These growth hormones are known for causing behavioral problems, such as aggressive, and could put your dog at risk of developing physical and mental health issues later in life.
Organic foods also do not contain any animal byproducts, such as innards or bones, and do not use artificial fillers, colors, flavorings, or preservatives. This formulation helps aids digestion.
Low-quality proteins and fillers are hard for your dog to digest, and GSDs already have problems digesting food due to their shorter colons. Lack of fillers means that you’ll actually spend less on food, because what your dog eats will be higher in their caloric needs, fulfilling them with smaller portions. They are higher in the caloric count, by volume than lower quality foods.
In short, high quality, organic food helps extends your pet’s life and reduces the chances of having expensive vet bills once they begin getting older.
Wet dog foods are a great choice for German Shepherds of all ages. They’re useful for weaning young puppies off of their mother’s milk, packed full of the nutritional ingredients young adults and adult dogs need to stay healthy and help older dogs get the nutrition they need when they may have soft teeth.
Wet foods are easy to digest. Being mixed with up to 80% water, the combination helps your dog quickly digest and withdraw the nutrients they need to keep going.
Canned food doesn’t run the risk of becoming rancid, like dry dog foods purchased in large amounts typically do. There are no preservatives inside of wet dog foods, which means that you’ll have to keep them refrigerated until you’re ready to serve them to your dog.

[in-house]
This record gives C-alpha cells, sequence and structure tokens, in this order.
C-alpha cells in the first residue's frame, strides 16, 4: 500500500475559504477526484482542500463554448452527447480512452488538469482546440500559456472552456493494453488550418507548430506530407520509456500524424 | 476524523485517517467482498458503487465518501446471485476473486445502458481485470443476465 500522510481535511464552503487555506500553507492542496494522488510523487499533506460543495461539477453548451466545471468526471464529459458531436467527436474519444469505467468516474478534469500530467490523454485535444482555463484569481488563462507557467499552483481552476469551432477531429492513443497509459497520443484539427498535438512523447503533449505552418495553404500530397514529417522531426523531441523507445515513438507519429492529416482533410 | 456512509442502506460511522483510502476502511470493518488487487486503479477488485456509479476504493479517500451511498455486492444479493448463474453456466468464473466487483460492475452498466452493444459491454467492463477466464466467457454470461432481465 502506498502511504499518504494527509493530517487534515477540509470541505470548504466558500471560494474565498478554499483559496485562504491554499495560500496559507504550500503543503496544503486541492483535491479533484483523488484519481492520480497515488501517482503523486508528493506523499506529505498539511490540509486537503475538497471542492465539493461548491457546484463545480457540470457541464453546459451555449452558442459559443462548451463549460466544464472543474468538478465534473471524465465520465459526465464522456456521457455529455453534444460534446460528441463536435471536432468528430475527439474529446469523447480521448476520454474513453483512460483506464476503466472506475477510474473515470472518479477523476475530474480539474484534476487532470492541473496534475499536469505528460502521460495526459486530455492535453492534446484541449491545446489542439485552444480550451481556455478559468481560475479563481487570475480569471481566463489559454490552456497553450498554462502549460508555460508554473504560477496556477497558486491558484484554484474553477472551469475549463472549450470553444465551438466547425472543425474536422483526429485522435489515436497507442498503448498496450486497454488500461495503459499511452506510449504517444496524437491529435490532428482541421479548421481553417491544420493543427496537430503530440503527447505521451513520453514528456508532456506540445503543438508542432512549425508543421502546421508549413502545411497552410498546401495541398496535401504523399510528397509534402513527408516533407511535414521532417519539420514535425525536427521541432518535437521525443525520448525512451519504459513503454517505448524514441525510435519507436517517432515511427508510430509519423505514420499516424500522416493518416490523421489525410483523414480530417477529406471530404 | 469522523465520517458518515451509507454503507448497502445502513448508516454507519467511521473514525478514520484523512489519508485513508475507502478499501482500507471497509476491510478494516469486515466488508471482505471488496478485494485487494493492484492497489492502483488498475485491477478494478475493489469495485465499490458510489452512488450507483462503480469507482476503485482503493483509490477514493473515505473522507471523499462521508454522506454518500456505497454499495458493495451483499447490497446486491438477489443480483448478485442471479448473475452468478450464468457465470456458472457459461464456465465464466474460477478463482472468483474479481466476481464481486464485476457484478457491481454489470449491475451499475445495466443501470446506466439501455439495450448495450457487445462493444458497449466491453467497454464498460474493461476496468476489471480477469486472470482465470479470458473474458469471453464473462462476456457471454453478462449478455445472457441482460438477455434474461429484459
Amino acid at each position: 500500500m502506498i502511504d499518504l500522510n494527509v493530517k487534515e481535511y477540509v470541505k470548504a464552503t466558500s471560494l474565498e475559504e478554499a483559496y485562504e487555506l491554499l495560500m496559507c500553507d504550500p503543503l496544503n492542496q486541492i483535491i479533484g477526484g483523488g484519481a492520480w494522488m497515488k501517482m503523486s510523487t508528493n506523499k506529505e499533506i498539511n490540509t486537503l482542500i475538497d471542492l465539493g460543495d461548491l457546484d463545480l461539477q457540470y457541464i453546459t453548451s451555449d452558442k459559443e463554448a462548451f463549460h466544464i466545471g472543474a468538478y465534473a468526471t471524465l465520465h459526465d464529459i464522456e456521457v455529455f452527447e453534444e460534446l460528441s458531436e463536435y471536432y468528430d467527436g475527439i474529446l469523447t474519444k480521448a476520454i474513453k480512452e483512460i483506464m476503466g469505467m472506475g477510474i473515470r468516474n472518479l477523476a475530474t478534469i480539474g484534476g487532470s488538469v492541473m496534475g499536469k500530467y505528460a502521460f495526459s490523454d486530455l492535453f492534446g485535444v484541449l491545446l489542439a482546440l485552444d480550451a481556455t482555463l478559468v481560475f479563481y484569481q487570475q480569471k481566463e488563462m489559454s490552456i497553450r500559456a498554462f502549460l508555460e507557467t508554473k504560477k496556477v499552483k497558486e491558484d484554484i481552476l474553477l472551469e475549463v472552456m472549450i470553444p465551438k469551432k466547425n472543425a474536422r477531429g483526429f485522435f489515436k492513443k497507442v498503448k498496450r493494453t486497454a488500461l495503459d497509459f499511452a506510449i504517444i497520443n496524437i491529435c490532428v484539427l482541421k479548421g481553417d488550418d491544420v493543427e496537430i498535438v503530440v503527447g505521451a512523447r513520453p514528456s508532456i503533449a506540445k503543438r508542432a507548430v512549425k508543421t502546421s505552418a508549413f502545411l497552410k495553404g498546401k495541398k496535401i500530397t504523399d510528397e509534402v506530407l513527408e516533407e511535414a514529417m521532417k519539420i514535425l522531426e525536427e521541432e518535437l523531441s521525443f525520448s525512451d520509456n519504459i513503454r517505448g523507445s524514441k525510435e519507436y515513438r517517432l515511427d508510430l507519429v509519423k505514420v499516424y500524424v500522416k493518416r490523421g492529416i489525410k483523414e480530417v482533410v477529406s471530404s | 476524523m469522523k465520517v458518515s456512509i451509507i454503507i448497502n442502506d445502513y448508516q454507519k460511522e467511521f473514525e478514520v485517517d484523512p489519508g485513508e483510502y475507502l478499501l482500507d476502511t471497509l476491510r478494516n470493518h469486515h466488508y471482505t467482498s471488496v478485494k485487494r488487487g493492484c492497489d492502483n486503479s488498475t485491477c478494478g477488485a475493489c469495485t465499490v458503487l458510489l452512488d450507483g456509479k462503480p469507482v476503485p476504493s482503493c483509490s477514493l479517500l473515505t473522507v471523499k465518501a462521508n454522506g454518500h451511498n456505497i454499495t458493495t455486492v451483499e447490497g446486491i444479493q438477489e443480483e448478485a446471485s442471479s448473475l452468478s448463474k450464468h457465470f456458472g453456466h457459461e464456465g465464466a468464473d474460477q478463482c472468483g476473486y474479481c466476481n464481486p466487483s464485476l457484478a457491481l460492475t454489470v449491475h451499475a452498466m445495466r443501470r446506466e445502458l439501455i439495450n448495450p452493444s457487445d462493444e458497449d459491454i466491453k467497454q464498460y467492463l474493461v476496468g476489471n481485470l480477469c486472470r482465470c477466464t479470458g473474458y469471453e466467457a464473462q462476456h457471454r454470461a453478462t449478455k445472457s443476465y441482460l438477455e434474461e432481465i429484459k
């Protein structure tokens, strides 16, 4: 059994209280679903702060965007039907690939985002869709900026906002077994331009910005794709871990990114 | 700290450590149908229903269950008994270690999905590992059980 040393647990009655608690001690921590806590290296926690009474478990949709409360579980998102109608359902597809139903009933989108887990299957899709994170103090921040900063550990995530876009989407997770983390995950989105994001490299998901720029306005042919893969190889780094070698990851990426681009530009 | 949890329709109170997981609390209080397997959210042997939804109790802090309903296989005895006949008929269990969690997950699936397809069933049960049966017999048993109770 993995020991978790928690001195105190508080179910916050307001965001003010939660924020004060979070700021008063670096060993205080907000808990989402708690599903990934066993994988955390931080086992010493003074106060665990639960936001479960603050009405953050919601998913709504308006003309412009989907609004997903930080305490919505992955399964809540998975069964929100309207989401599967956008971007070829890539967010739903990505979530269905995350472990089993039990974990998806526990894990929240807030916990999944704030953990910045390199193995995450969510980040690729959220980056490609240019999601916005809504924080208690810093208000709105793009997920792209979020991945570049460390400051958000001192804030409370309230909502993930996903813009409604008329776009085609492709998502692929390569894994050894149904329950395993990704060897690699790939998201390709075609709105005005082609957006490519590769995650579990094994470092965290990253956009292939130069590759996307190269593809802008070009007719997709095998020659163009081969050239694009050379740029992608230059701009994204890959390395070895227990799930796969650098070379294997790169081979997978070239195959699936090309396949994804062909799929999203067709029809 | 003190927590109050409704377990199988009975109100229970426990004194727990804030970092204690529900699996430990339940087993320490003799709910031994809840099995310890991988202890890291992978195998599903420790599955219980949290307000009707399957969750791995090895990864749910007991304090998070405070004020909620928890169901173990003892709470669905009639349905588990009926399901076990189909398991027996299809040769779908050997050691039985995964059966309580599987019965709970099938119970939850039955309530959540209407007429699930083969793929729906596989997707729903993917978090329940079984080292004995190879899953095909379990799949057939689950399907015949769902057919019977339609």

For picky eaters that tend to turn their noses up at dry kibble, you can also mix the wet food with half a serving of dry food,
Dry dog food is the perfect mix of convenient and affordable. It’s easy to store, allowing you to purchase it in bulk without having to make extra room in your refrigerator for the cans. It’s also the most common type of food being given to dogs today.
The biggest perk of dry dog food is that you can fill your dog’s bowl, and leave it out until they finish eating. You can get dry dog foods in a wide range of flavors and formulas, easily finding a mix that your dog will love.
Dry dog foods do not require refrigeration and are a great choice for both young dogs, adults, and older dogs that still have all of their teeth.
A lot of dogs have begun to develop allergies to the foods they’re eating over the last 10 to 15 years. This is mainly due to the fact that more, and more manufacturers are coming to the market with low quality, inferior products.
The low-quality manufacturers tend to utilize ingredients that can be passed off as legitimate but are actually using slick marketing tactics to dupe consumers into thinking they’re buying products with the same ingredients as their more expensive competitors.
These cheap foods contain animal byproducts, typically made from innards and waste not used in other products, along with wheat-based carbohydrates, artificial preservatives, flavorings, colors, and man-made vitamins and minerals that all lead to causing problems in dogs with sensitive stomachs and digestive issues -- like your German Shepherd.
If your dog has developed food allergies, you need to avoid giving them foods that contain these animal by-products, bone meal, wheat-based ingredients, or any artificial and man-made ingredients.